DCSIMG

Lack of wind saw Scottish land-based turbines idle for four-fifths of 2010

SCOTLAND'S onshore wind farms were idle for record periods last year because of unusually calm weather, which industry analysts claimed could lead to higher power bills.

Turbines operated on average for just 21.9 per cent of the time - more than five percentage points less than in 2009, the Renewable Energy Foundation claimed. They are expected to operate at an average output of about 30 per cent of maximum capacity.

The group, which has warned of over-reliance on the power source, said onshore wind farms also produced the least electricity during cold weather, when demand was greatest. It said another factor in the cut in average output was wind farms being developed in less windy places because the windiest spots had been taken.

The foundation's comments followed UK government figures, published on Thursday, which showed UK onshore wind farms generated 7.7 per cent less electricity last year than in 2009, the first drop after years of steady increases. They contributed just over one quarter of the UK's electricity from renewable sources and less than 2 per cent of the total generated.

The figures also showed that offshore wind farms increased output by nearly 75 per cent last year as new turbines boosted capacity by nearly half.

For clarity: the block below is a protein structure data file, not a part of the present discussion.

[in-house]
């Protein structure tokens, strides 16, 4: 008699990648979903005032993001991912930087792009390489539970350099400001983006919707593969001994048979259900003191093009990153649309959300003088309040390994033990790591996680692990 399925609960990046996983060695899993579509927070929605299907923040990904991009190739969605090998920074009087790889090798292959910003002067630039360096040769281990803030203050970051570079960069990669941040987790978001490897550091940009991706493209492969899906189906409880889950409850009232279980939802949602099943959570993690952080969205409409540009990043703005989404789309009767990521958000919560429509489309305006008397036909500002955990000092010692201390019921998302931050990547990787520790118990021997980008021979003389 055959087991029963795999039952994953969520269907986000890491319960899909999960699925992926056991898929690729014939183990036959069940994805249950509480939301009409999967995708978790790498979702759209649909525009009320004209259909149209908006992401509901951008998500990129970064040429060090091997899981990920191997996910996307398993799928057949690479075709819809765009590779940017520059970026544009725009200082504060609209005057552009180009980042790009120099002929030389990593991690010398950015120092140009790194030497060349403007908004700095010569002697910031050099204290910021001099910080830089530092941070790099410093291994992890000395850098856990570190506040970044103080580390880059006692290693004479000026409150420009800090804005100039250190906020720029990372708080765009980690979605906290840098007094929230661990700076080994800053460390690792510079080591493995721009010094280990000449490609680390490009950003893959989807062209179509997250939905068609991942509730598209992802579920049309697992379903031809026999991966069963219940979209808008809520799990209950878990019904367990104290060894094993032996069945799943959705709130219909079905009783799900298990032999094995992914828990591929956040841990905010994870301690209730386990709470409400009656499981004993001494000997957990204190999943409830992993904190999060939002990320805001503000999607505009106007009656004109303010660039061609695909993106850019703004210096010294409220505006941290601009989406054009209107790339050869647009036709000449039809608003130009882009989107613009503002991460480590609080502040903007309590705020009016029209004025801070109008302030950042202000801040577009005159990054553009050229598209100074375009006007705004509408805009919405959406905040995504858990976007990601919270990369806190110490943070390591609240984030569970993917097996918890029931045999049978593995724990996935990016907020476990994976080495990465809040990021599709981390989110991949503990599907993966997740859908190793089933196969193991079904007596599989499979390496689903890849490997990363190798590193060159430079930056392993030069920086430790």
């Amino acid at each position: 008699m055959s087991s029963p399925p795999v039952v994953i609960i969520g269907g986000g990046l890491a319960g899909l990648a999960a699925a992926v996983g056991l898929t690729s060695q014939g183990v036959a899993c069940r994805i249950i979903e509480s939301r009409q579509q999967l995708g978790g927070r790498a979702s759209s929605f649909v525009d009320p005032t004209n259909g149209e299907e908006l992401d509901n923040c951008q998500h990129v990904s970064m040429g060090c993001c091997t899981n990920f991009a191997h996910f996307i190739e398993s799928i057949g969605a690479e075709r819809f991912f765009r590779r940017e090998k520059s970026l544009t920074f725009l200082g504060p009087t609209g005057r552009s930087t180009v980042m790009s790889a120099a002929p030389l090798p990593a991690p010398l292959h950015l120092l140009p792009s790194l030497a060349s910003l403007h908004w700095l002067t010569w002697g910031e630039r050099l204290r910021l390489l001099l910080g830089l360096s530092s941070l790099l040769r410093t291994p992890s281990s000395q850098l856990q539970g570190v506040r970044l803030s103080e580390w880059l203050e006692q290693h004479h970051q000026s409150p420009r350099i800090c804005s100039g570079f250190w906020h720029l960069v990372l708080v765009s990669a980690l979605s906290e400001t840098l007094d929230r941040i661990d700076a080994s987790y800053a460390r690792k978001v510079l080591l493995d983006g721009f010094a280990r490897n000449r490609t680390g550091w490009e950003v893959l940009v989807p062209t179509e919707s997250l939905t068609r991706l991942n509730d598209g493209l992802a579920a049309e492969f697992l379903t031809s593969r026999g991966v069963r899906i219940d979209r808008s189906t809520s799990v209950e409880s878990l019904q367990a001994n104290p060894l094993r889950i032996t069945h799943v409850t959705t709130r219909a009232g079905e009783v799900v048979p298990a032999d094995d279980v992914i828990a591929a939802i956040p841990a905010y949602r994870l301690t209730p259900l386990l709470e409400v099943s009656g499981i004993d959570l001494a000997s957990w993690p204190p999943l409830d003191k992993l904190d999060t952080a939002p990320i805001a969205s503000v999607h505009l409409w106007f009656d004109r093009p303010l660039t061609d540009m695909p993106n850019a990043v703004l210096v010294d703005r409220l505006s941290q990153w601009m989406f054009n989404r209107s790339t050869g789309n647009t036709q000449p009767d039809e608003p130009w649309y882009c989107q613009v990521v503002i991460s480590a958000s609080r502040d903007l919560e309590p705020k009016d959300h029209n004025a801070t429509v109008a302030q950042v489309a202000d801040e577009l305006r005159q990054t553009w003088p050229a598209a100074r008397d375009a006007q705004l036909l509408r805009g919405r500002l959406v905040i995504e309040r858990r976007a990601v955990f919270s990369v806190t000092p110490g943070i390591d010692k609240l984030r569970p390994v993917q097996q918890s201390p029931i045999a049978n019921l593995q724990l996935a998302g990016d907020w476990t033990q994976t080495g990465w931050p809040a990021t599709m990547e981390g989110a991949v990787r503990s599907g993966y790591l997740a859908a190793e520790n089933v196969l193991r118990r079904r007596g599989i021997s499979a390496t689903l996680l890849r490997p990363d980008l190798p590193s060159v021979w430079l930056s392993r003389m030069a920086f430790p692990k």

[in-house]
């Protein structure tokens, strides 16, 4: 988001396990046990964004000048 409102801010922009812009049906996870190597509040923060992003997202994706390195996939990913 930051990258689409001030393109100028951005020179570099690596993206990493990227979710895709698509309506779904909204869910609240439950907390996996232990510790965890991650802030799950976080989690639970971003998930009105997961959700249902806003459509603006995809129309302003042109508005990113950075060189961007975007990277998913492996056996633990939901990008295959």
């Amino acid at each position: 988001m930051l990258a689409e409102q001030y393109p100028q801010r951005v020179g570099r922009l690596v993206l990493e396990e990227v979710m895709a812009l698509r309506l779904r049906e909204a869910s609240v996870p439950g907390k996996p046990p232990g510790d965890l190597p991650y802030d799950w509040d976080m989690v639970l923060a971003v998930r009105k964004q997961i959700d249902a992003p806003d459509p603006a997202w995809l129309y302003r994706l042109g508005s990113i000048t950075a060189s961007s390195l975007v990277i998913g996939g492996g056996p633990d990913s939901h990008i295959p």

However, hydro power contributed almost one third less electricity than in 2009 because of low rainfall. Hydro accounted for 14 per cent of renewable energy last year, slightly more than offshore wind farms.

Dr Lee Moroney, the Renewable Energy Foundation's planning director, said: "Experience is teaching us that wind power is not only highly variable over short timescales, but also from year to year and even in regions which have previously performed well.

"This finding has important economic implications for the conventional generators acting in the support role for wind. These face radical uncertainty about income from one year to the next. Unfortunately, the result is likely to be higher prices for consumers."

However, Beth Stratford, energy campaigner for Friends of the Earth Scotland, said: "The important thing is to put this in perspective. The possibility of wind output varying by 7-8 per cent from year to year is rather less worrying than the possibility of an enormous power station like Sizewell B having to shut down in an emergency and not reopen for six months, as it did last year.

"In terms of resilience and reliability, a decentralised energy system based on a broad variety of renewables wins hands down over a centralised system which relies on a handful of enormous power stations, which could fail with no warning whatsoever."

WWF Scotland head of policy Dr Dan Barlow said: "Data for the most recent quarter reveal a record contribution of electricity to the UK grid from wind, with enough electricity for over two million homes. As part of a renewable energy mix, wind energy has a very important role to play in helping us move away from fossil fuels and nuclear."

Niall Stuart, chief executive of trade body Scottish Renewables, said: "By definition, annual outputs will at times exceed the average and at times be below."

 
 
 

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